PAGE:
But what if we could separate "search and reunion" from access to the original birth record? What if there was a better way to search that would reveal information that was not on the original birth record or even in the adoption file?

Once upon a time, sealed records were impediments to search and reunion.  If an adoptee did not have access to his or her sealed adoption file, there was little chance that a search for family could even be started, much less successfully completed.  Successful searches relied upon adoptive parents retaining a memory of a name mentioned or a document seen.  In direct contradiction of what courts, legislators and agencies are NOW telling us, some adoptive parents were actually GIVEN documents that contained the names of the relinquishing parents.

As time went on, laws changed and adoptees were given "non-identifying information" as a pacifier in lieu of access to the original birth record. While not a restoration of access rights, "non-ID" was a tremendous boost for many searches. Some states even passed legislation to provide birth information access for some or all of their adoptees. Adding online resources for genealogy, people search and social media to the mix initiated a flood of successful searches along with a growing population of adoptees (and descendants of adoptees) who had never searched before because they had zero information to start with.

The argument started to shift.  On the one hand, advocates demanded equal rights to that Simple Piece of Paper. Not reunion. Not medical history. Just the birth record. On the other hand, opponents were still pushing the "what if your mother doesn't want to be found?" argument. Advocates explained that there were "plenty of other ways" for searches to be completed but opponents countered with "we don't have to make it easier for you", implying that only a few lucky adoptees were successful in their searches and that sealed records would still prevent the vast majority of adoptees from "intruding" on an unsuspecting birthmother's life.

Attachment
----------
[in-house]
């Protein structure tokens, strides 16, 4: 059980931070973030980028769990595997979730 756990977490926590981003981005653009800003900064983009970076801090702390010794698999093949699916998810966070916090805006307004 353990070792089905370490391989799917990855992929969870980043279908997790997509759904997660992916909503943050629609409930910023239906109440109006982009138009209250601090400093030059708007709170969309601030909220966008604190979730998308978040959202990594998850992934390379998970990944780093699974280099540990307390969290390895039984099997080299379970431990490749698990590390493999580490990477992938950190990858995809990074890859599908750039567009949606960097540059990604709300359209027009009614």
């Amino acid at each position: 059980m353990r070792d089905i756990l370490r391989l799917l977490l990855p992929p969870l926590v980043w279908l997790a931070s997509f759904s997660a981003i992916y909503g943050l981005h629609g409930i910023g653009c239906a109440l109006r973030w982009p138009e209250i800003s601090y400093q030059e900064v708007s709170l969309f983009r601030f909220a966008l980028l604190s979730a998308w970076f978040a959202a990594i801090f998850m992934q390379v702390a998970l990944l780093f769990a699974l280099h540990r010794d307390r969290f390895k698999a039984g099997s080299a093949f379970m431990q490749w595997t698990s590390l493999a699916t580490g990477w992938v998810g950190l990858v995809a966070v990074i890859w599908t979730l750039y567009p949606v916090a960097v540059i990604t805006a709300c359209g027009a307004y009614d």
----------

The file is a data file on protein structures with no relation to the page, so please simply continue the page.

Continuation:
Then came the DNA revolution.

                                                       ****************

DNA Game Changer - Part II:

Implications for OBC access

"There's just really no way to ensure complete confidentiality." 1
 – Chuck Johnson, President, National Council for Adoption

When I saw those words, I rejoiced. The NCFA, until recently the most outspoken opponent of restoring access to original birth certificates (“OBCs”), was close to admitting defeat. How did that happen?

As Chuck Johnson also stated in the same article: 2

“Once a person has a name and originating city, the Internet and modern-day services — from private investigators to confidential intermediaries — make it easier than ever for adopted and birth families to connect.” 

All true but it only tells part of the story. First, adoptees don’t need a private investigator or confidential intermediary to do this. Second, we don’t even need a name or an originating city. 

We already possess everything we need in a half-teaspoon of saliva. Everything you need is in your DNA – The stuff of life, and ancestry, and answers.

While various state legislatures were debating whether adoptees truly deserved to know who their parents are, modern direct-to-consumer DNA testing has been creating a revolution in genealogy circles.

But what exactly is this “DNA testing” about?

The most popular DNA test is an autosomal test, covering all ancestral lines with an effective range of 500 years. This is not a deep ancestry test on the strict paternal line (Y chromosome DNA) or strict maternal line (mitochondrial or mtDNA) so it can be used to identify close to moderately distant ancestors.